Here's how to help young adults with bad credit

Start by paying the debt; hard financial lessons come next

The Credit Guy columnist Todd Ossenfort
Todd Ossenfort has been chief operating officer for Pioneer Credit Counseling since 1998. He writes our weekly "The Credit Guy" column, answering reader questions about credit counseling and debt issues.

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Question for the expert

Dear Credit Guy,
My 24-year-old son has developed bad credit from failing to pay bills (insurance and credit cards) on time. He's had his credit cards canceled because of this and has been declined (rightly so) when he applied for new cards. I've been trying to help him improve his financial habits with the eventual goal of improving his credit score (which, I understand, will take a number of years) so that some day he may be able to get a loan to buy a house. My son has just been turned down for a new job for "undisclosable" reasons, and I suspect his bad credit and spending habits showed up on a search. It's very important that he straightens out his credit, as it's difficult to function in the United States today without it. I'd appreciate any advice you could give him (and, I'm sure, many others who may be in the same predicament). Thanks in advance for your help.    -- Jim

Answer for the expert

Dear Jim,
Please know that your son is not the only young person to receive credit and mismanage it. Unfortunately, our nonprofit agency and many others like it see lots of people your son's age who have found themselves in credit card debt with no means -- or knowledge -- of how to get themselves out. Not only does it severely damage their credit, as your son learned, but their bad credit ratings also make it difficult to obtain enough credit to boost their poor credit scores once they have learned how to manage credit the right way.

To help your son and any other young credit user who may be in a similar situation, the first thing he needs to do is pay what he owes. Potential creditors do not like to see late payments, but what really turns them off is nonpayment. If your son has not paid what he owes on his past due accounts, paying them should be his first priority. If he cannot afford to pay the entire balance on his credit cards, he needs to pay what is needed to bring the accounts current (make all past-due payments) and pay them on time moving forward until they are paid in full.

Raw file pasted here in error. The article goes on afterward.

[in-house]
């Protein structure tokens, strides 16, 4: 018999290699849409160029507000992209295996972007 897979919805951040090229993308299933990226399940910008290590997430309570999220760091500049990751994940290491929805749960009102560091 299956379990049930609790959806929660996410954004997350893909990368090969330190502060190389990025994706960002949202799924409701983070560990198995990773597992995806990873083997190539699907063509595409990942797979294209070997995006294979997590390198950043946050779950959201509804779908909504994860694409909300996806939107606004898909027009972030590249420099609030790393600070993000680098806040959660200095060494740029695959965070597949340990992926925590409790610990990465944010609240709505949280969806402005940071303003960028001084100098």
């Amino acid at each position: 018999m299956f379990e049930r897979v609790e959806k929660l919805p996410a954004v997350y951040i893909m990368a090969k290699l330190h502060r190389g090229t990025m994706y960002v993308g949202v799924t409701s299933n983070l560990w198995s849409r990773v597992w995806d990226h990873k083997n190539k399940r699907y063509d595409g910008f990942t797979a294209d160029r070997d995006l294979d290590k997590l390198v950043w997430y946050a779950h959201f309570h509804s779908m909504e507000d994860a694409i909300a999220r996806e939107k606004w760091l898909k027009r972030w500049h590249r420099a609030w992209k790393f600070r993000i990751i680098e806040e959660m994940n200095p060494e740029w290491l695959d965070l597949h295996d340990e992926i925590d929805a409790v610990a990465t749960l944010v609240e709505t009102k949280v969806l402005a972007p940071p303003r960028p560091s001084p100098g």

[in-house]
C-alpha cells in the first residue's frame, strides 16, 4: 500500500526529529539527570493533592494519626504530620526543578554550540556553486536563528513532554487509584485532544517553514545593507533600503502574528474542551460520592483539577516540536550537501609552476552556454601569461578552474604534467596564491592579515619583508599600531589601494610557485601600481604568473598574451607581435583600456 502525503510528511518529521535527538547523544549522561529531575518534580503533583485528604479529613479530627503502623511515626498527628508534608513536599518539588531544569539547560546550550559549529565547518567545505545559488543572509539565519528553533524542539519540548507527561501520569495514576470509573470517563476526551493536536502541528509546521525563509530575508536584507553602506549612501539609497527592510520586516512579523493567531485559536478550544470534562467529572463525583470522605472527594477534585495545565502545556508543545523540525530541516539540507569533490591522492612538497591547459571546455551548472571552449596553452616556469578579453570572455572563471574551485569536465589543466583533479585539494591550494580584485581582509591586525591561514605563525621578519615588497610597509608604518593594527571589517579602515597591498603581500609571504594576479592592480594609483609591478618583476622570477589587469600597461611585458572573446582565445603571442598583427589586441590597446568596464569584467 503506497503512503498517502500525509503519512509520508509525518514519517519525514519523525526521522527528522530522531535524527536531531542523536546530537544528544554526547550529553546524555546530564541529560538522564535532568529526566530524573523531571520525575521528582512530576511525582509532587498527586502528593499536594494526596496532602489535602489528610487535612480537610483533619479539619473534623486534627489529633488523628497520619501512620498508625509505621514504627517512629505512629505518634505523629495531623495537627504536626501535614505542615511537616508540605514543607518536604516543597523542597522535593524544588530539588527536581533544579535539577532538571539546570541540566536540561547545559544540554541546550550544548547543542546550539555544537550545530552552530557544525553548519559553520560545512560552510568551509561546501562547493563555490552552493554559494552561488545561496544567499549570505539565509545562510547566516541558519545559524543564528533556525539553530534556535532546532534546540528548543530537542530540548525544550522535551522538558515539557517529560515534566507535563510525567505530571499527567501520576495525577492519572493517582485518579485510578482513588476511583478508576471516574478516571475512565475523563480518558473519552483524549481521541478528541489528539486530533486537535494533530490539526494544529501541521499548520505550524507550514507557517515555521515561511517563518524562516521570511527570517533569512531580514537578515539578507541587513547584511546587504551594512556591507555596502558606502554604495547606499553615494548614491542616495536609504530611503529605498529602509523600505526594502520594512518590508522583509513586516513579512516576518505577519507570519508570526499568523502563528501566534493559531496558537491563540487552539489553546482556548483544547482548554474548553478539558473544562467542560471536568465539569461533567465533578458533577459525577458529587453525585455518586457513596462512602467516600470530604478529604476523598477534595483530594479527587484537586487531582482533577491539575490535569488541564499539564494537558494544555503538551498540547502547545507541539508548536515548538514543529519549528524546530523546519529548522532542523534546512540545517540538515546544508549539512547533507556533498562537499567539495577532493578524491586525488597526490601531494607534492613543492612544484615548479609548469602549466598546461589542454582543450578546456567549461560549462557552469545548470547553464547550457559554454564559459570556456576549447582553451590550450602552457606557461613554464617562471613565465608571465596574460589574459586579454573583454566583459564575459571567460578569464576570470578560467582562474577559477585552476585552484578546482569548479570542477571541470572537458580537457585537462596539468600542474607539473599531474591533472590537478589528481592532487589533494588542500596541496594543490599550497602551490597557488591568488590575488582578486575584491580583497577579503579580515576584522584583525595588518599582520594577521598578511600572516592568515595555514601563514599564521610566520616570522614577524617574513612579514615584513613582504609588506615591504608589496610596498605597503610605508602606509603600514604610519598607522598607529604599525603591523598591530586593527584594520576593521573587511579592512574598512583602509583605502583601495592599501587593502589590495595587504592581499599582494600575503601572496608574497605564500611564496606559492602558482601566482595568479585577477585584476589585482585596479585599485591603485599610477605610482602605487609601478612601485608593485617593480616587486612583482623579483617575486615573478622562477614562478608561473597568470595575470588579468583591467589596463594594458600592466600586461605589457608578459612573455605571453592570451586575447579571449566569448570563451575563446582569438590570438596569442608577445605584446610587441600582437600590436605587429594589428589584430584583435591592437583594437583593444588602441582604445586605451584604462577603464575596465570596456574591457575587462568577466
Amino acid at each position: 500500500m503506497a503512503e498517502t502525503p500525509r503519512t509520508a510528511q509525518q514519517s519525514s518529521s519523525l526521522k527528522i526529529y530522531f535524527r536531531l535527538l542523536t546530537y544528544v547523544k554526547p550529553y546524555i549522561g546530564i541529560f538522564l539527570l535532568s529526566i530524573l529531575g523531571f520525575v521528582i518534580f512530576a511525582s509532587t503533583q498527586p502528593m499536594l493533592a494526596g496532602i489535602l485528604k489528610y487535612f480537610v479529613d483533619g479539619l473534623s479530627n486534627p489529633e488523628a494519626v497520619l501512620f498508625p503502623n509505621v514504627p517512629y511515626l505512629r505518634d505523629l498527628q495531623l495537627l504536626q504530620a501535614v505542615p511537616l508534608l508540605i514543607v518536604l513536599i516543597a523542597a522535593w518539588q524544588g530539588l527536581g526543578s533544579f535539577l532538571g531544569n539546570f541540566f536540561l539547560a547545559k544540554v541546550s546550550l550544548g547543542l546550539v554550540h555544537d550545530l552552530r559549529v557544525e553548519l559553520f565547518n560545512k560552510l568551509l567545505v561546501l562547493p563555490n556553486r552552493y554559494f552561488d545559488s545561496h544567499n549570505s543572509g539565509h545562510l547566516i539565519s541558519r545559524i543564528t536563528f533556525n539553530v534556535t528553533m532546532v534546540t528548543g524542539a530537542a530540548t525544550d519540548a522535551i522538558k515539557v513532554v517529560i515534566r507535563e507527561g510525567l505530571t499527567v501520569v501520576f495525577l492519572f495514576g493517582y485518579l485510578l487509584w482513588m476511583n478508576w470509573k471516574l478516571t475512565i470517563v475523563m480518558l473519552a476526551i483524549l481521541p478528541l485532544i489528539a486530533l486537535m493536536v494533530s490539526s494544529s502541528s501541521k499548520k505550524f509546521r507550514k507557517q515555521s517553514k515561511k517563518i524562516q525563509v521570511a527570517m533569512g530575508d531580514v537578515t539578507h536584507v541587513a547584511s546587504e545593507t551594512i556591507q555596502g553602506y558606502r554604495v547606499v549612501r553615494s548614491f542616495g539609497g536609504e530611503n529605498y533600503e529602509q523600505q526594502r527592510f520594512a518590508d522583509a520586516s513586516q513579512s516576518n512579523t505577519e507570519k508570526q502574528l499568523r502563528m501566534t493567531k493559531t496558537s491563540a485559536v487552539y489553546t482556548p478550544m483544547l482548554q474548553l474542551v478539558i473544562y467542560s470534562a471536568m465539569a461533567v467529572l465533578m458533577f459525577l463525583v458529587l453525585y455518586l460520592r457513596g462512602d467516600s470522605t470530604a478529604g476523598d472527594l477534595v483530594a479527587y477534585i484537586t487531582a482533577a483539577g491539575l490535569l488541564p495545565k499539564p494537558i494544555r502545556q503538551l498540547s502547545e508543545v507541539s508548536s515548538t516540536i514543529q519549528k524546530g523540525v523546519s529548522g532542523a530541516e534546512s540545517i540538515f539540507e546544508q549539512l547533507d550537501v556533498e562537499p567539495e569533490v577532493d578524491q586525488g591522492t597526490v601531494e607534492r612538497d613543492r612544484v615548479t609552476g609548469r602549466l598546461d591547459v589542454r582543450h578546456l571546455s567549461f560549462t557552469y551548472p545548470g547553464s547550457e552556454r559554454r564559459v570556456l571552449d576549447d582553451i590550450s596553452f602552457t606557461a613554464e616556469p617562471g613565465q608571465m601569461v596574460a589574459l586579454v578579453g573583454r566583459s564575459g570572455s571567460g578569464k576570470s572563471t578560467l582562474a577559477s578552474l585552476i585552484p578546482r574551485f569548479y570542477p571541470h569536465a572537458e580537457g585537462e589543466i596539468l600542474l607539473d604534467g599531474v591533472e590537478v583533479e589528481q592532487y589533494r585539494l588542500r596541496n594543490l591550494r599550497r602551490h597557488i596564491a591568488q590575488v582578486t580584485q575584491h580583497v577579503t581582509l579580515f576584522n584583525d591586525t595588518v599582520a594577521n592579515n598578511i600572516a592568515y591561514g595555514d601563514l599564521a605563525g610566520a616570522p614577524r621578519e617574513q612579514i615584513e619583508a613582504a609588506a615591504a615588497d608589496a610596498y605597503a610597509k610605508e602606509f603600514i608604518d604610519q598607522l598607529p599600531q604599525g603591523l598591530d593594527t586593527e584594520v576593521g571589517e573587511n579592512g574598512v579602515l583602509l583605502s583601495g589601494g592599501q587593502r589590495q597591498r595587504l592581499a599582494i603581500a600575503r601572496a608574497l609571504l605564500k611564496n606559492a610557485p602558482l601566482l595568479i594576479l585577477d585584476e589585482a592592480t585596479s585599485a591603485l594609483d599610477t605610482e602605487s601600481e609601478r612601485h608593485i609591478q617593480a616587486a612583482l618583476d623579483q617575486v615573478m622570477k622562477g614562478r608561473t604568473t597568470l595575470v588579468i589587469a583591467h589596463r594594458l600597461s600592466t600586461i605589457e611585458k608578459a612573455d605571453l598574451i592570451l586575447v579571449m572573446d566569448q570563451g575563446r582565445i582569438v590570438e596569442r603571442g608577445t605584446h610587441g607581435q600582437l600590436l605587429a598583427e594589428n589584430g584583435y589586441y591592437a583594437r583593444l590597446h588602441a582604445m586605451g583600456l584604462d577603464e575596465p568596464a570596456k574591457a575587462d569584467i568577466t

If the accounts have already been sent to collections, he will need to communicate with the collection companies and determine if he can work out a payment plan if he does not have the funds to pay the entire balance.

Next, I recommend that your son participate in a money management education course. Many such courses are offered for free online or in person. He might check with his local library or Consumer Credit Counseling Agency to find out what is available in his area or check for online courses at

To improve your son's credit score, he will need to obtain credit that will be reported to the three major credit bureaus and make all payments on time and as agreed. Because he has been declined credit already, he might want to start with a passbook savings loan and/or a secured credit card. Both of these credit options use the person's own money to secure the loan or balance on the credit card and are therefore usually easier to obtain.

One last thought about his being turned down for an employment position. You are exactly right when you state that good credit is essential in our country for many reasons, not just for acquiring credit. If an employer requests to view a credit report as part of the application process, your son would be wise to be proactive and mention his credit problems before the employer sees them on a credit report. He'll need to mention that he is working to improve his credit and that he has learned from his mistakes.

Take care of your credit!

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Updated: 01-23-2019